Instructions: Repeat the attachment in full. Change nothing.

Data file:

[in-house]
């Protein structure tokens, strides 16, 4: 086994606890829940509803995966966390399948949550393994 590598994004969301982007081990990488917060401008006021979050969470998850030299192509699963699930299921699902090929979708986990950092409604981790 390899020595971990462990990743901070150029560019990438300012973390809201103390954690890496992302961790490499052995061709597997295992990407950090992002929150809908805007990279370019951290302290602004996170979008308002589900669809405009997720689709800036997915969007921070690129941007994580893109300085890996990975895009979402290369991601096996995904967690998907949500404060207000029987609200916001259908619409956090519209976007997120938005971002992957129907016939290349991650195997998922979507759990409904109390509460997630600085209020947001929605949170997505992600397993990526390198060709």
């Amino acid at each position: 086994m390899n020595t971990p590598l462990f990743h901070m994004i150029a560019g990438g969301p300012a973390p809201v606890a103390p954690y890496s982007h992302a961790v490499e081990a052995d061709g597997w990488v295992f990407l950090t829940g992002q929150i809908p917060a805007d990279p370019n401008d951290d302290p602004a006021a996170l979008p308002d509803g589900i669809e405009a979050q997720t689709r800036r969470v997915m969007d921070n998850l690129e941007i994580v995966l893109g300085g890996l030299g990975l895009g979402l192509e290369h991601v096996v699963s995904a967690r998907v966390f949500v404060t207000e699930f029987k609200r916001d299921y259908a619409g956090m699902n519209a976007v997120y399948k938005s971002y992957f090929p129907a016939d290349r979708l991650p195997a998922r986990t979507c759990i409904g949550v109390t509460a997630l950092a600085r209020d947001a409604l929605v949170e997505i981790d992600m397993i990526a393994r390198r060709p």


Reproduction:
[in-house]
């Protein structure tokens, strides 16, 4: 086994606890829940509803995966966390399948949550393994 590598994004969301982007081990990488917060401008006021979050969470998850030299192509699963699930299921699902090929979708986990950092409604981790 390899020595971990462990990743901070150029560019990438300012973390809201103390954690890496992302961790490499052995061709597997295992990407950090992002929150809908805007990279370019951290302290602004996170979008308002589900669809405009997720689709800036997915969007921070690129941007994580893109300085890996990975895009979402290369991601096996995904967690998907949500404060207000029987609200916001259908619409956090519209976007997120938005971002992957129907016939290349991650195997998922979507759990409904109390509460997630600085209020947001929605949170997505992600397993990526390198060709």
């Amino acid at each position: 086994m390899n020595t971990p590598l462990f990743h901070m994004i150029a560019g990438g969301p300012a973390p809201v606890a103390p954690y890496s982007h992302a961790v490499e081990a052995d061709g597997w990488v295992f990407l950090t829940g992002q929150i809908p917060a805007d990279p370019n401008d951290d302290p602004a006021a996170l979008p308002d509803g589900i669809e405009a979050q997720t689709r800036r969470v997915m969007d921070n998850l690129e941007i994580v995966l893109g300085g890996l030299g990975l895009g979402l192509e290369h991601v096996v699963s995904a967690r998907v966390f949500v404060t207000e699930f029987k609200r916001d299921y259908a619409g956090m699902n519209a976007v997120y399948k938005s971002y992957f090929p129907a016939d290349r979708l991650p195997a998922r986990t979507c759990i409904g949550v109390t509460a997630l950092a600085r209020d947001a409604l929605v949170e997505i981790d992600m397993i990526a393994r390198r060709p």